After 5 weeks, body fat mass was measured by MRI (Echo). The following week the mice were fasted 6 h, anesthetized, exsanguinated and tissues collected rapidly and stored as needed. Diethyl ether was used as an anesthesia (prior to the AVMA report in 2013) to ensure accurate PFOA measurements in plasma not confounded by interfering anesthetics. Additional care was taken so blood and plasma were collected and stored using syringes and tubes made of polypropylene. Plasma from each animal per group was pooled, stored frozen, and shipped to the Centers for Disease Control and Prevention (CDC) where it was analyzed for PFOA using online solid phase extraction coupled with reversed-phase high-performance liquid chromatography isotope-dilution tandem mass spectrometry as described [27] ; samples were pooled in this initial study to ensure adequate volumes for all plasma measurements proposed. To ensure that the measured PFOA concentrations fell within the calibration range, necessary dilution of the plasma was performed. Blanks and quality control materials were analyzed along with the study samples to ensure the accuracy and reliability of the data [27] .

2.2. Tissue and plasma steroid levels

Plasma cholesterol levels in each sample were measured enzymatically in duplicate (Thermo Electron). Plasma from each animal per group was pooled and separated into lipoproteins by fast-protein liquid chromatography (FPLC) using two Sephadex columns in tandem [31] . Pieces of liver (males and females) and mammary tissue and one ovary (females) were collected after exsanguination, saponfied in alcoholic KOH, sterol extracted, and mass of sterol measured by gas liquid chromatography using stigmastanol as an internal standard. Estradiol levels were measured in duplicate in plasma of some of the females (2–5 mice per group) by EIA (Cayman Chemical).

2.3. Real time PCR

Livers, ovaries, and pieces of mammary tissues were collected rapidly after exsanguination, snap frozen in liquid nitrogen, and stored at −80 °C until use. Tissue RNA was isolated using TRIzol® and stored in FORMAzol® at −80 °C. RNA was treated with RNase-free DNase I and reverse transcribed to cDNA by SuperScript II reverse transcriptase using random hexamers. PCR assays were performed on a Bio-Rad iCycler iQ real-time PCR Detection System using SYBR green as our fluorophore; primers will be given upon request. A serial dilution of a randomly-picked sample was used to generate a standard curve for each gene examined, using Ct values and log of dilutions as axes. Relative mRNA levels in each sample were obtained from dilution curves for each gene, and numbers converted back from log transformations. The relative levels of mRNA for the genes of interest were determined by generating a ratio of the gene of interest vs cyclophilin as the reference/housekeeping gene.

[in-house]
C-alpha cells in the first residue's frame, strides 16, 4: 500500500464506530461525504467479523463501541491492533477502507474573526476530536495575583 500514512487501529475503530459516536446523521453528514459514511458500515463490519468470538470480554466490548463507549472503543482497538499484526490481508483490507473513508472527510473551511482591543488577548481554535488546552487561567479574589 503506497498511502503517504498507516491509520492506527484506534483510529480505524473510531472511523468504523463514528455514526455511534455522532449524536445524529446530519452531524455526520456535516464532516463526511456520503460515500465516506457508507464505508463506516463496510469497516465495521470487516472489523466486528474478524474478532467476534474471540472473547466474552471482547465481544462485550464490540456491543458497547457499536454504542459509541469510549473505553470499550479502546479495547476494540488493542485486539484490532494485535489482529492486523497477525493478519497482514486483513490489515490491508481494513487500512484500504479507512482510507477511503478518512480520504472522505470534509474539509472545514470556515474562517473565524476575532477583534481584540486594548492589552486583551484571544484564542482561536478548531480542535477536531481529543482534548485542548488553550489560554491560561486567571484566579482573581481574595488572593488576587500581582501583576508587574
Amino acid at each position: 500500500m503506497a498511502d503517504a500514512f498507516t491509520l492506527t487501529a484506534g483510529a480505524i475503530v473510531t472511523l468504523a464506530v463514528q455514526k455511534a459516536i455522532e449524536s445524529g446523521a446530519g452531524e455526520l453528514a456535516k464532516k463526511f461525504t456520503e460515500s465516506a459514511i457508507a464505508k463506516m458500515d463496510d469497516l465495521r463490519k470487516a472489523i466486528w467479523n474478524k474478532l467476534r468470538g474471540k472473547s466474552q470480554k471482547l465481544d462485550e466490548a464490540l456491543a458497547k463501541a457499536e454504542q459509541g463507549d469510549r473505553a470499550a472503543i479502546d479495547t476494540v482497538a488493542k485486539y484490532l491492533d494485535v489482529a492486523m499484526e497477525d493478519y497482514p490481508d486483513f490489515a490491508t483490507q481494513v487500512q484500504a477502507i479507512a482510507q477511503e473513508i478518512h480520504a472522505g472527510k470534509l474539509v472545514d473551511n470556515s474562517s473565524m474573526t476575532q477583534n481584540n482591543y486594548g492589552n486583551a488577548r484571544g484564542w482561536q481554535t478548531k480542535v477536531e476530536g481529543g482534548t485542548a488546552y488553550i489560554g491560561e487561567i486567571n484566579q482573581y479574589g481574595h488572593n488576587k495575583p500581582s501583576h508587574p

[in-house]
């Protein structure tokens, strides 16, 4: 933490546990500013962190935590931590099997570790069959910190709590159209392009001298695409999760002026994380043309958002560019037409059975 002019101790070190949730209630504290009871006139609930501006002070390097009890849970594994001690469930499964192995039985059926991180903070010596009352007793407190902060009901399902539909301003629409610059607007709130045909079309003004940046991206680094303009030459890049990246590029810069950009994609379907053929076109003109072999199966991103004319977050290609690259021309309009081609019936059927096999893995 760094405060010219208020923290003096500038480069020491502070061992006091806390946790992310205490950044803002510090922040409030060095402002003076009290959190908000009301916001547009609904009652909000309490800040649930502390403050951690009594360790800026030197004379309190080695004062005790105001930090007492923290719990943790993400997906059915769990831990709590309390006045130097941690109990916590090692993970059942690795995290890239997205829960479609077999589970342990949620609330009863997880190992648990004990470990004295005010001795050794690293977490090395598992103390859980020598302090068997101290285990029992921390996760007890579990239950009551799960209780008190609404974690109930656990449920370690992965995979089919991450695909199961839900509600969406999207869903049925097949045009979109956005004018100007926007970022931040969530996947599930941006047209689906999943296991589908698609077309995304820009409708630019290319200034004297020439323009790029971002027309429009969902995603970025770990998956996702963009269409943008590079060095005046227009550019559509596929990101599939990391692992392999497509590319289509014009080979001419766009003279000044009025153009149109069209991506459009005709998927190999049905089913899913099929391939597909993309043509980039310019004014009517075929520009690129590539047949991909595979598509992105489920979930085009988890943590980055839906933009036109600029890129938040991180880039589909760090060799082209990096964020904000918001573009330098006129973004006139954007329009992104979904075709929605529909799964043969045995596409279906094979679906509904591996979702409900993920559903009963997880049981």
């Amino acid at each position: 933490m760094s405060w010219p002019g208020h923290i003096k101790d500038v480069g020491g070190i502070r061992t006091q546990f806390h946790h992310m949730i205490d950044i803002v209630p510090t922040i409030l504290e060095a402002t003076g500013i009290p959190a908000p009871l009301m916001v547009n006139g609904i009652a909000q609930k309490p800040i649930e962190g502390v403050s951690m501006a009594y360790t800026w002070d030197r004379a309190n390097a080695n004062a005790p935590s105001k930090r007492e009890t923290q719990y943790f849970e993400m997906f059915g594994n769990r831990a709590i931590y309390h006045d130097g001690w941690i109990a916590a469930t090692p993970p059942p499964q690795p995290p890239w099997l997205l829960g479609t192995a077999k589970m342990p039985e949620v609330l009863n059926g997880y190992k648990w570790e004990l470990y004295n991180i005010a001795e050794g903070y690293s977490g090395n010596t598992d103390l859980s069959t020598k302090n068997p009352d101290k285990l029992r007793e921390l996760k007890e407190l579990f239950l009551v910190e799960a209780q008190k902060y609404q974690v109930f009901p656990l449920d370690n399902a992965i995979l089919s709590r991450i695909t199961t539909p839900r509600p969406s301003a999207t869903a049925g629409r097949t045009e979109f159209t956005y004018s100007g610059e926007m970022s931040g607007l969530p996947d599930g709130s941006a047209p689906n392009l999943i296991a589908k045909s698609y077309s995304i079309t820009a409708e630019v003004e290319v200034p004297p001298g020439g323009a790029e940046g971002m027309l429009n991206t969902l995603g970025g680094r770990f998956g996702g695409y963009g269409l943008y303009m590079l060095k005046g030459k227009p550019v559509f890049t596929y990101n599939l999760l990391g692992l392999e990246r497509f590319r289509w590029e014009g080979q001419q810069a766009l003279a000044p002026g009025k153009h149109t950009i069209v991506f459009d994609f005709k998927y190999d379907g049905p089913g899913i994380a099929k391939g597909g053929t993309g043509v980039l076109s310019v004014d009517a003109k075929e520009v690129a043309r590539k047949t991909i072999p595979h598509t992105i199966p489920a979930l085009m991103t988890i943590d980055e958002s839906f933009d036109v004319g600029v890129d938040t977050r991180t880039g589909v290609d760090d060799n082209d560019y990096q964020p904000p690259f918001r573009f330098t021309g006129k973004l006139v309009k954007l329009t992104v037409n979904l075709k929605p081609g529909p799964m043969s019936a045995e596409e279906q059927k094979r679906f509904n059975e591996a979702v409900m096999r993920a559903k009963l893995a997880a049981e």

2.4. Statistics

Sex-specific means ± SEM of body weight, body fat%, liver (% body weight) and plasma and liver cholesterol concentrations were calculated for PFOA exposed and non-exposed within each strain. Strain specific mammary and ovary cholesterol concentrations were calculated for the female animals. For the sake of presentation, significant differences between each dietary group (±PFOA) of each strain and sex were determined by two-tailed student’s t -tests (P  < 0.05). Significant differences between each dietary group (±PFOA) of each strain and sex were determined by two-tailed students t-tests for mRNA analyses (P  < 0.05).

Linear regression analyses were performed with PFOA exposure as a binary variable (±PFOA) to test for the effect of the PFOA exposure on various outcomes with simultaneous adjustment for sex and strain. When comparing plasma and tissue cholesterol concentrations between mice of different groups, plasma cholesterol was used as a covariate for tissue cholesterol concentrations, because uptake of cholesterol can be directly related to plasma cholesterol in extrahepatic tissues, and liver weight, as liver is a source of plasma cholesterol, was used as a covariate for plasma cholesterol levels [59] .

3. Results

These studies are unique compared to other studies in rodents in that mice were fed diets with fat and cholesterol to simulate human dietary composition and results. Dietary PFOA did not affect body weight after treatment in males or females of either strain (Table 1 , Supplemental Fig. 1). Percent body fat was also similar in each group of animals (Table 1 ). Not surprisingly, liver weight (expressed as a percent of body weight) was increased ≈60% in mice fed PFOA compared to control mice (Table 1 ). When liver weight was subtracted from body weight, the only group that had significantly lower body weights with dietary PFOA was C57BL/6 males (P  = 0.003; 25.0 ± 0.3 vs 23.6 ± 0.2 g); body weights minus liver weights were not different for female C57BL/6 mice (19.3 ± 0.4 vs 18.5 ± 0.5) or male or females BALB/c mice respectively (23.5 ± 0.8 vs 22.8 ± 0.4 and 19.5 ± 0.2 vs 19.0 ± 0.3 g). It was not surprising that body weights were slightly less in PFOA-fed mice as mice consuming diets laced with PFOA appeared to eat slightly less food (Supplemental Table 1). Plasma estradiol levels were not significantly affected by dietary PFOA in this study of sexually mature mice fed fat and cholesterol (Table 1 ).